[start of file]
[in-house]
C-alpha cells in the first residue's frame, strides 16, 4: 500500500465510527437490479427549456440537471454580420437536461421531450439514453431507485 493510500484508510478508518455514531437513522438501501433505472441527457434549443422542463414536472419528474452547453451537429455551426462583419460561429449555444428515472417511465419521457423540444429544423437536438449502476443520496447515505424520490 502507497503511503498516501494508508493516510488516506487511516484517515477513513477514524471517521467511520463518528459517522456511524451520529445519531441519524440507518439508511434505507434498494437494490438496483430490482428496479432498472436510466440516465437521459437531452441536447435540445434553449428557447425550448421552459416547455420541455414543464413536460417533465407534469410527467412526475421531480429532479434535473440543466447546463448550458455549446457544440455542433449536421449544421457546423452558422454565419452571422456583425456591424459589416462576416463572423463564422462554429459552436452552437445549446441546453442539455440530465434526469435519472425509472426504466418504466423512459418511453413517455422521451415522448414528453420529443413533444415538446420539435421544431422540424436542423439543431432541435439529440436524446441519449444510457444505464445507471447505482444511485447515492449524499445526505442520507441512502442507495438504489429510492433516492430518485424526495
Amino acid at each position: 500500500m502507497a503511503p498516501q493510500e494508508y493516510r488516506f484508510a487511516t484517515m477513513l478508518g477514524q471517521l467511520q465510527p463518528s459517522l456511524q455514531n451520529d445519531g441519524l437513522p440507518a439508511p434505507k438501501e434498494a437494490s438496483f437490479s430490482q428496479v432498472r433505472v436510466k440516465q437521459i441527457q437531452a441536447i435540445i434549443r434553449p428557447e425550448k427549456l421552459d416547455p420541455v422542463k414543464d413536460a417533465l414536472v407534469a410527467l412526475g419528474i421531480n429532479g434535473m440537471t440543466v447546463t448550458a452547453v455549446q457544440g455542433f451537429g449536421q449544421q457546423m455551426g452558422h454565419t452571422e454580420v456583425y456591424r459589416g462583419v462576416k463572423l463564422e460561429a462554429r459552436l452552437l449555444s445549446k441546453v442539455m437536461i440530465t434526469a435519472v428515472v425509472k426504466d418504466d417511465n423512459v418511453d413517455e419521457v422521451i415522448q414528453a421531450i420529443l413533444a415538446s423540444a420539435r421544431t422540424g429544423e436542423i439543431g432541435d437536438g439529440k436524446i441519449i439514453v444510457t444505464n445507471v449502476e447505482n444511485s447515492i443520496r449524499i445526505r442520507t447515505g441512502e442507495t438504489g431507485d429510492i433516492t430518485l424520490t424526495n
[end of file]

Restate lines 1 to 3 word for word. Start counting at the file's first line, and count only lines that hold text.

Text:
[in-house]
C-alpha cells in the first residue's frame, strides 16, 4: 500500500465510527437490479427549456440537471454580420437536461421531450439514453431507485 493510500484508510478508518455514531437513522438501501433505472441527457434549443422542463414536472419528474452547453451537429455551426462583419460561429449555444428515472417511465419521457423540444429544423437536438449502476443520496447515505424520490 502507497503511503498516501494508508493516510488516506487511516484517515477513513477514524471517521467511520463518528459517522456511524451520529445519531441519524440507518439508511434505507434498494437494490438496483430490482428496479432498472436510466440516465437521459437531452441536447435540445434553449428557447425550448421552459416547455420541455414543464413536460417533465407534469410527467412526475421531480429532479434535473440543466447546463448550458455549446457544440455542433449536421449544421457546423452558422454565419452571422456583425456591424459589416462576416463572423463564422462554429459552436452552437445549446441546453442539455440530465434526469435519472425509472426504466418504466423512459418511453413517455422521451415522448414528453420529443413533444415538446420539435421544431422540424436542423439543431432541435439529440436524446441519449444510457444505464445507471447505482444511485447515492449524499445526505442520507441512502442507495438504489429510492433516492430518485424526495
Amino acid at each position: 500500500m502507497a503511503p498516501q493510500e494508508y493516510r488516506f484508510a487511516t484517515m477513513l478508518g477514524q471517521l467511520q465510527p463518528s459517522l456511524q455514531n451520529d445519531g441519524l437513522p440507518a439508511p434505507k438501501e434498494a437494490s438496483f437490479s430490482q428496479v432498472r433505472v436510466k440516465q437521459i441527457q437531452a441536447i435540445i434549443r434553449p428557447e425550448k427549456l421552459d416547455p420541455v422542463k414543464d413536460a417533465l414536472v407534469a410527467l412526475g419528474i421531480n429532479g434535473m440537471t440543466v447546463t448550458a452547453v455549446q457544440g455542433f451537429g449536421q449544421q457546423m455551426g452558422h454565419t452571422e454580420v456583425y456591424r459589416g462583419v462576416k463572423l463564422e460561429a462554429r459552436l452552437l449555444s445549446k441546453v442539455m437536461i440530465t434526469a435519472v428515472v425509472k426504466d418504466d417511465n423512459v418511453d413517455e419521457v422521451i415522448q414528453a421531450i420529443l413533444a415538446s423540444a420539435r421544431t422540424g429544423e436542423i439543431g432541435d437536438g439529440k436524446i441519449i439514453v444510457t444505464n445507471v449502476e447505482n444511485s447515492i443520496r449524499i445526505r442520507t447515505g441512502e442507495t438504489g431507485d429510492i433516492t430518485l424520490t424526495n